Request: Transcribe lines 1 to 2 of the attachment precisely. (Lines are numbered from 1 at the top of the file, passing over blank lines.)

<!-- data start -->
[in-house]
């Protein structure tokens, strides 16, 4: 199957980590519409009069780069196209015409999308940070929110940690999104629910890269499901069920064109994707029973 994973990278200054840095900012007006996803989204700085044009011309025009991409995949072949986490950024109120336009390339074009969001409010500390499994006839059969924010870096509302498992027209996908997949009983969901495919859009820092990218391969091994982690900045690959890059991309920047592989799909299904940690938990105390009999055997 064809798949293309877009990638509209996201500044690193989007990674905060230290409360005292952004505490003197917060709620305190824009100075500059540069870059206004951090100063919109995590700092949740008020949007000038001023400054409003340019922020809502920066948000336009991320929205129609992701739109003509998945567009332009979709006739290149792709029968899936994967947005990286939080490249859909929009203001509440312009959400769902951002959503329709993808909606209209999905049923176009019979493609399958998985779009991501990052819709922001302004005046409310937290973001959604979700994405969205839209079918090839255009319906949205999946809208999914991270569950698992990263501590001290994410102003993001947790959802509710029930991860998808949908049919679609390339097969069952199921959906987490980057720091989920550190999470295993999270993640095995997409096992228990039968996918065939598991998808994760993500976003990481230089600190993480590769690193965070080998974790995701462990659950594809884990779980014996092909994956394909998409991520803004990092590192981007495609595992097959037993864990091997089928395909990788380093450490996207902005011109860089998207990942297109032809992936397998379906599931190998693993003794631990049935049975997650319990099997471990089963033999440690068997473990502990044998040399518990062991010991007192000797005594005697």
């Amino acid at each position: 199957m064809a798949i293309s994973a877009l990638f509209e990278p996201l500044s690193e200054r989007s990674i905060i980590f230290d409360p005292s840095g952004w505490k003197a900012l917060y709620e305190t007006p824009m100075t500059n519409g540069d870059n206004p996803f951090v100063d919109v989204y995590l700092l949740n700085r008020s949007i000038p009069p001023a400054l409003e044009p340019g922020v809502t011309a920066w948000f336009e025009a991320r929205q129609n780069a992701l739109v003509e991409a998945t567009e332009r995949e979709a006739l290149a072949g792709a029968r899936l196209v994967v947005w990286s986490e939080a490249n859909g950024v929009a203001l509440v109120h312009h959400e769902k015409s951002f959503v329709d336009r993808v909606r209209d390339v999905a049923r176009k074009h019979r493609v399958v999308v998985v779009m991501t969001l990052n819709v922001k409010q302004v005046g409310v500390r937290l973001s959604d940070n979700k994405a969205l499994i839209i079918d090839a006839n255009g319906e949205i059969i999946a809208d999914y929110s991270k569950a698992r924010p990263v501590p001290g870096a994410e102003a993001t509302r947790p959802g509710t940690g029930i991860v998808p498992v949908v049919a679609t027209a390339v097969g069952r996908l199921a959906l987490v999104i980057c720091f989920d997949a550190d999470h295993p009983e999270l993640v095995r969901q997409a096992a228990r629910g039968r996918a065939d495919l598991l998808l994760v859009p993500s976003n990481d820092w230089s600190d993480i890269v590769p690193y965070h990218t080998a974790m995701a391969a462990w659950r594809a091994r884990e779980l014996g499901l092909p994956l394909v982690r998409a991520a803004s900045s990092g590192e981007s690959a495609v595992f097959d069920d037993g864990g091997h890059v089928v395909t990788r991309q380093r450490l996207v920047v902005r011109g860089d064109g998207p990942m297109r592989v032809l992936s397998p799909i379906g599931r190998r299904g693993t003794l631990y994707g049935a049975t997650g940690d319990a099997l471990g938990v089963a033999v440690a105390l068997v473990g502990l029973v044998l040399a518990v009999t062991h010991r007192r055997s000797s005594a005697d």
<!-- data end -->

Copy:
[in-house]
């Protein structure tokens, strides 16, 4: 199957980590519409009069780069196209015409999308940070929110940690999104629910890269499901069920064109994707029973 994973990278200054840095900012007006996803989204700085044009011309025009991409995949072949986490950024109120336009390339074009969001409010500390499994006839059969924010870096509302498992027209996908997949009983969901495919859009820092990218391969091994982690900045690959890059991309920047592989799909299904940690938990105390009999055997 064809798949293309877009990638509209996201500044690193989007990674905060230290409360005292952004505490003197917060709620305190824009100075500059540069870059206004951090100063919109995590700092949740008020949007000038001023400054409003340019922020809502920066948000336009991320929205129609992701739109003509998945567009332009979709006739290149792709029968899936994967947005990286939080490249859909929009203001509440312009959400769902951002959503329709993808909606209209999905049923176009019979493609399958998985779009991501990052819709922001302004005046409310937290973001959604979700994405969205839209079918090839255009319906949205999946809208999914991270569950698992990263501590001290994410102003993001947790959802509710029930991860998808949908049919679609390339097969069952199921959906987490980057720091989920550190999470295993999270993640095995997409096992228990039968996918065939598991998808994760993500976003990481230089600190993480590769690193965070080998974790995701462990659950594809884990779980014996092909994956394909998409991520803004990092590192981007495609595992097959037993864990091997089928395909990788380093450490996207902005011109860089998207990942297109032809992936397998379906599931190998693993003794631990049935049975997650319990099997471990089963033999440690068997473990502990044998040399518990062991010991007192000797005594005697």